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Mission to Mars

Mounir Alafrangy knows a bit about isolation and being quarantined. In October 2019, the George Mason University alumnus successfully completed a 45-day confined space mission at NASA’s Johnson Space Center in Houston, Texas.

Alafrangy, BA Art History ’10, was one of four crew members, known as analog astronauts, who were selected from a large pool of applicants to be part of Human Exploration Research Analog (HERA) Mission XX, a space mission simulation to Phobos, the largest moon of the planet Mars.

Mounir Alafrangy (seated); photo courtesy of NASA.

While they simulated a landing on Phobos, the crew stayed inside the HERA habitat in Houston for the duration of the mission. HERA is a ground-based analog used by NASA’s Human Research Program [1] to study the effects of isolation and confinement on humans. This research will help NASA better understand the hazards of human spaceflight as it prepares to send astronauts to the Moon and on to Mars and bring them safely home.

In 2014 NASA started with seven-day missions, which have lengthened over time as systems, procedures, and objectives expanded. This mission was the seventh to last 45 days.

With people either quarantining or isolating due to COVID-19, we asked Alafrangy how he dealt with being cooped up, how he got involved in the mission, and to talk about his training.

Do you have any advice for people self-quarantining or just working remotely?
In regards to managing yourself while in isolation, what I found to be helpful is to spend a couple of days creating a schedule that includes all the things you’d like to accomplish. For example:

Is there anything in your life that helped prepare you for that?
I actually love being outdoors so that presented a few challenges since I wasn’t able to see the sky or run. However, parts of that also prepared me, such as camping and the types of food you eat while backpacking. Almost everything we ate was dehydrated, so doing a 70-mile hike down the C&O Canal a couple summers ago helped prep me for that part of the experience.

What is the biggest risk with something like this?

There are certainly risks involved with something like this, mental health being one of them, since it can be impacted by so many things. As I mentioned, the testing you go through before being selected is quite thorough, so I believe they are trying to select candidates who they believe have what it takes to be in this type of environment. They do also monitor our mental health throughout the program to ensure we are okay. Mission Control Center and the scientists that run HERA were some of the smartest and brightest minds I’ve ever met. I never doubted them and always felt like I was in great hands. I’m happy I made friends for life with a lot of them.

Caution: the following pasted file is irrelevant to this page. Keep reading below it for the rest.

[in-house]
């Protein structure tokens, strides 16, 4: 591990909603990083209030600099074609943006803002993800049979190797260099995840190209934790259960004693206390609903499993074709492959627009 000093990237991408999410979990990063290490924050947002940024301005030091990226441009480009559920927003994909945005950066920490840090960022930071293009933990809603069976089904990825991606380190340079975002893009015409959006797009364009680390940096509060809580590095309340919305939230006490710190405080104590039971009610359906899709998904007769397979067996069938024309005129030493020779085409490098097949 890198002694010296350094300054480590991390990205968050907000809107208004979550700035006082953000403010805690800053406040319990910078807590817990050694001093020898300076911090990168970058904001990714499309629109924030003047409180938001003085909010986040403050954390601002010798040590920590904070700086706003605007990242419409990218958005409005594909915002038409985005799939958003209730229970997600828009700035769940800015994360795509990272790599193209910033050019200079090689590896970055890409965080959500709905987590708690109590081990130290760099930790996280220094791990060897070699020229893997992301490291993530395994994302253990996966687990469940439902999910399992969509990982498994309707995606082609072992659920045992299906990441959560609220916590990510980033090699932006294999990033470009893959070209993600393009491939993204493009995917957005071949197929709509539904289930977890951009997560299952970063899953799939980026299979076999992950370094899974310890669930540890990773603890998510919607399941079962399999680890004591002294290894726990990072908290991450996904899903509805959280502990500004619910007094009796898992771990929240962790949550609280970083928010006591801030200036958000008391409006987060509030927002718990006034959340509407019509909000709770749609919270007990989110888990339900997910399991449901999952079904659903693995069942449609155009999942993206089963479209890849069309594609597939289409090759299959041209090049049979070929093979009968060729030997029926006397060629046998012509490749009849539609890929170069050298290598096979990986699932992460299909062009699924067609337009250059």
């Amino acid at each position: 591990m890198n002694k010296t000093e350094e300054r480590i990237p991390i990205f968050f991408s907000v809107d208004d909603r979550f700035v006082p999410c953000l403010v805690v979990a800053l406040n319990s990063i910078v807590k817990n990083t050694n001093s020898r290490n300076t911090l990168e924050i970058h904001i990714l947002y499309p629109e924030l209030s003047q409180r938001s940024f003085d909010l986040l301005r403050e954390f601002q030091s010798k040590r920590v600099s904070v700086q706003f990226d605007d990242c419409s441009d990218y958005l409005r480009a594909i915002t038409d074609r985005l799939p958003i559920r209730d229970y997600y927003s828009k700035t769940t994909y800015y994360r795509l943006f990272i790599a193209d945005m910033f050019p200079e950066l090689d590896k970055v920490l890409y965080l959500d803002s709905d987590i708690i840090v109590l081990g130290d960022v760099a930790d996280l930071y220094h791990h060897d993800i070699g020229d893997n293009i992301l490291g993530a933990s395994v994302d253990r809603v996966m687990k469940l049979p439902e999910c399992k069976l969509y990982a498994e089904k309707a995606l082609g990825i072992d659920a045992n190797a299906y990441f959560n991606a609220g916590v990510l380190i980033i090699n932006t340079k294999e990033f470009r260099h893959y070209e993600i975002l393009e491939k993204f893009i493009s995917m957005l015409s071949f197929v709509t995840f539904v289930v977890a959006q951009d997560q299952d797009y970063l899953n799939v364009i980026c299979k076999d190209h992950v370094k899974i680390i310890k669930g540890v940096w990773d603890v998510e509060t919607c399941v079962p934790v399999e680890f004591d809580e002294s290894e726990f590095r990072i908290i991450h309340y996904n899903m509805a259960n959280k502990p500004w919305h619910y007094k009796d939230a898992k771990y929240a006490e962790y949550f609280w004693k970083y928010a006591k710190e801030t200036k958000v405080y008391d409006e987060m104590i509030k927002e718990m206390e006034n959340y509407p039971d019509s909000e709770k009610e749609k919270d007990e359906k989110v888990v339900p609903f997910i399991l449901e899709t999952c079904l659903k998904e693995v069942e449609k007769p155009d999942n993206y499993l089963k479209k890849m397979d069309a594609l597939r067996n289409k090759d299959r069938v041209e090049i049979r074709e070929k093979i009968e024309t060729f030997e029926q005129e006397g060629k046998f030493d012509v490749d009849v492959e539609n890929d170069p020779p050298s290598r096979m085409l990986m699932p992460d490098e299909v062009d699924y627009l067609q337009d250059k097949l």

How did you become involved in this program? 

I learned about this opportunity through my fiancée who was taking a Human Health in Space course at George Washington University. She had a speaker who works with a number of analogs related to space, and HERA was one of them. Knowing about my interest in space exploration—specifically, the human health aspect of it—and my background in mechanical and aerospace engineering, she thought this opportunity would be a perfect fit. So, she encouraged me to apply. The application process took a number of months and many rounds of both physical and psychological tests. At the end, I was selected as one of four participants.

I saw that you all trained together before the mission. What was your training regimen like? 

We all arrived in Houston, Texas, about two weeks before the mission started. We trained for at least eight hours a day on a variety of systems, tools, and processes we would need to perform while in the habitat. For example, I trained for several hours before the mission on the robotic arm, the Canadarm, to become familiar with it and learn how to virtually grapple cargo sent to the spacecraft. I also trained on our moon landings using virtual reality headgear. We also spent a lot of time doing team-building exercises and working on interpersonal techniques that could help us get along during the long isolation period.

What did you do during those 45 days? Were you assigned a job or jobs? Did they throw emergencies at you? 

It is hard to summarize what we did—it was a lot. We spent approximately 15 hours a day working on a variety of tasks. Generally speaking, those tasks were very similar to those experienced and done by astronauts on the International Space Station (ISS). We captured cargo using the same mechanism, the Canadarm, they have on the ISS; we did virtual moon landings on Phobos where we collected samples; and we also did many experiments. While I can’t go into too many details, I can say that from what we were told, the experience is very similar to being on the ISS. Emergencies? No, they wouldn’t do that…would they?

What do you do when not on a mission? 

When I’m not on a mission, I’m working on developing tools for use in the space environment, as I am passionate about deep space exploration. I also enjoy camping, hiking, and being outside. Being in confinement gave me additional appreciation for our beautiful blue sky. After all, there is no place like Earth.

What do you have planned next? 

I’m working for a private company on expanding their space exploration unit. My time with HERA gave me a unique perspective on the needs and opportunities within that environment. I’m looking to take what I’ve learned and create solutions for the space sector that will enable the human species to explore further into space and survive there for longer periods of time.